Multiple versions of the C++ programming language are in various stages of development, and tech companies such as Facebook and Microsoft are trying to keep up with feature support.
Facebook is focusing on augmenting the capabilities C++ 11, the C++ standard published back in 2011 that was superseded by C++ 14 last year. The company recently introduced Folly Futures, its C++ implementation allowing for asynchronous coding through Futures, a C++ object representing the result of an asynchronous computation. Futures, the post explained, allow Facebook to sort through the more efficient but more complicated asynchronous code, with features like chained callbacks, and sequential and parallel code composition.
(Related: Facebook spurns HTML5 for React)
Facebook also uses an executor interface to control C++ 11 callbacks, addressing the problem of losing track of errors or exceptional conditions.
“Programmers must exercise great (even superhuman) discipline to check for errors and take appropriate action, to say nothing of what happens when an unexpected exception is thrown,” wrote Facebook developer Hans Fugal in the blog post. “Futures address this problem by containing either a value or an exception, and exceptions behave like you would expect exceptions to when composing futures…”
Engineers are using C++ 11 Futures in different ways at Facebook-owned Instagram, leveraging them to create a “Suggested Users” recommendation service and a “Chaining” feature for generating recommended accounts to follow. As an Instagram Engineering blog post explained, the company’s engineers use Facebook’s Thrift threading model and non-blocking I/O to program and run more-efficient C++ 11 code.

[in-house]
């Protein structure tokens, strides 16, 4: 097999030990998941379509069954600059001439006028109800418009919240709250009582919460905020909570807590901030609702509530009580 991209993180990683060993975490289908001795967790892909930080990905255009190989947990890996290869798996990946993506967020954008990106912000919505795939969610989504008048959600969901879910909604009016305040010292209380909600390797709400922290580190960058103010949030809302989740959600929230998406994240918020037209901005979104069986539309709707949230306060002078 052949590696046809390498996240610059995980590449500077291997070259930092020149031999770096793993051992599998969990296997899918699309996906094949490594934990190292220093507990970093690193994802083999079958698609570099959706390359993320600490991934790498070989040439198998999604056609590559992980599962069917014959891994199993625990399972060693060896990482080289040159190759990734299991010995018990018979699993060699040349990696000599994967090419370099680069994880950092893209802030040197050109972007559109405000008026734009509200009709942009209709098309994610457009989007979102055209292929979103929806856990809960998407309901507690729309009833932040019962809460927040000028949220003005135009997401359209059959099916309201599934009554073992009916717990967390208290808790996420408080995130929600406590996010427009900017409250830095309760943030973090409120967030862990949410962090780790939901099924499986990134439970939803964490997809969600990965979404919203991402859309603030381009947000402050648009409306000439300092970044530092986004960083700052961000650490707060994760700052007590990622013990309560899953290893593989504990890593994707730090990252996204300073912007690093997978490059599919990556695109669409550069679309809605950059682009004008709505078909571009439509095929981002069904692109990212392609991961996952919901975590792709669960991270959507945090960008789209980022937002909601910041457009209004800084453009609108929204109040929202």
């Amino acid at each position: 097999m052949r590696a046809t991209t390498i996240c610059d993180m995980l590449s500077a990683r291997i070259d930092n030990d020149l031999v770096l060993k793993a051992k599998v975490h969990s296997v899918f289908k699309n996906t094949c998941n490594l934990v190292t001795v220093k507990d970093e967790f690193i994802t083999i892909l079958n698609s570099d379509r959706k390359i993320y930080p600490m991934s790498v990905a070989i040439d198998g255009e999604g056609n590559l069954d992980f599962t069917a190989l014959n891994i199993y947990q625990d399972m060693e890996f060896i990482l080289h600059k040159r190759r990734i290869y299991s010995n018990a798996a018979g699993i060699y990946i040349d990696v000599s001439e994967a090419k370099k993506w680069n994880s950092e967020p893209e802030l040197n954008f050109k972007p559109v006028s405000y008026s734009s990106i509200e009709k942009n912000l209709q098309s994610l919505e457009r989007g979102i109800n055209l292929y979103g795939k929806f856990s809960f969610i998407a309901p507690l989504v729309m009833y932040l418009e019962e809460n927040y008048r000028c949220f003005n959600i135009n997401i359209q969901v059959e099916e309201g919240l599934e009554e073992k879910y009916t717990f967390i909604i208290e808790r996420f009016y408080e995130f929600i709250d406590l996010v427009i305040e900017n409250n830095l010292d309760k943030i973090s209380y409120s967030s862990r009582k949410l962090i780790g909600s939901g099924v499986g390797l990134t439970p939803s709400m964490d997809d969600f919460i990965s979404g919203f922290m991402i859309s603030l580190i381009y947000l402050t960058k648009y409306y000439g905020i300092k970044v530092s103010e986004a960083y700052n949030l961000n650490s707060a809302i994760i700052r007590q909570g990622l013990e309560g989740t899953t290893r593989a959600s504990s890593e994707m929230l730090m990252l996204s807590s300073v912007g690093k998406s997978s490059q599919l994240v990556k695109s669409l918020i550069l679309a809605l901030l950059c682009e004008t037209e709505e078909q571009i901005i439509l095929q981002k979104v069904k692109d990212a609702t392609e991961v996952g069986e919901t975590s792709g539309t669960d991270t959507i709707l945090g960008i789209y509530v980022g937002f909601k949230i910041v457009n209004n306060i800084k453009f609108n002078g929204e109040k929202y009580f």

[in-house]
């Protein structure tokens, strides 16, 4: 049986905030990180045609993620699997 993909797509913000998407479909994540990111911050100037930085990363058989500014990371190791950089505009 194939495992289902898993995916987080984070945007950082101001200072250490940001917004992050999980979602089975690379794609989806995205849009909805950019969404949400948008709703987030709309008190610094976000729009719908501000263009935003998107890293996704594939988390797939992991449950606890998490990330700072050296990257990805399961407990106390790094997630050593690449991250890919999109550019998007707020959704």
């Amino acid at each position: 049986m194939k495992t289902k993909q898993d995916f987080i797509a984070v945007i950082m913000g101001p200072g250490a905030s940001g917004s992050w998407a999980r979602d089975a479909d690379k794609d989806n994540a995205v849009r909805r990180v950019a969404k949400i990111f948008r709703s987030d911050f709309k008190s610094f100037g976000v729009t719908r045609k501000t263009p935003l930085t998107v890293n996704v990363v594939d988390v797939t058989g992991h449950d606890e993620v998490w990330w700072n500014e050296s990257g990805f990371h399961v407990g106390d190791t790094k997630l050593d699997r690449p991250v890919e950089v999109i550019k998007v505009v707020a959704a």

Microsoft delves into C++ 14 and 17
While Facebook builds upon a past C++ standard with its own custom features, Microsoft is working to integrate features of the current standard C++ 14 and upcoming C++ 17 standard into Visual Studio 2015.
According to a Microsoft blog post, while the company supports the majority of C++ 11 core language and library features, it has also finished its standard library implementation of C++ 14, and is close to completing its C++ 17 implementation for inclusion in the RTM release of Visual Studio 2015.
Stephan T. Lavavej, a Microsoft senior software development engineer who maintains Visual Studio’s C++ Standard Library implementation, explained in a blog post why Microsoft has chosen to keep up with new C++ standards rather than settle on and develop custom features for a particular version.
“We’ve been focused on achieving Standard conformance, which is higher priority than implementing the various Technical Specifications that are being produced by the [C++] Committee,” he wrote. “We think [Technical Specifications] are important, but the Standard is even more important.”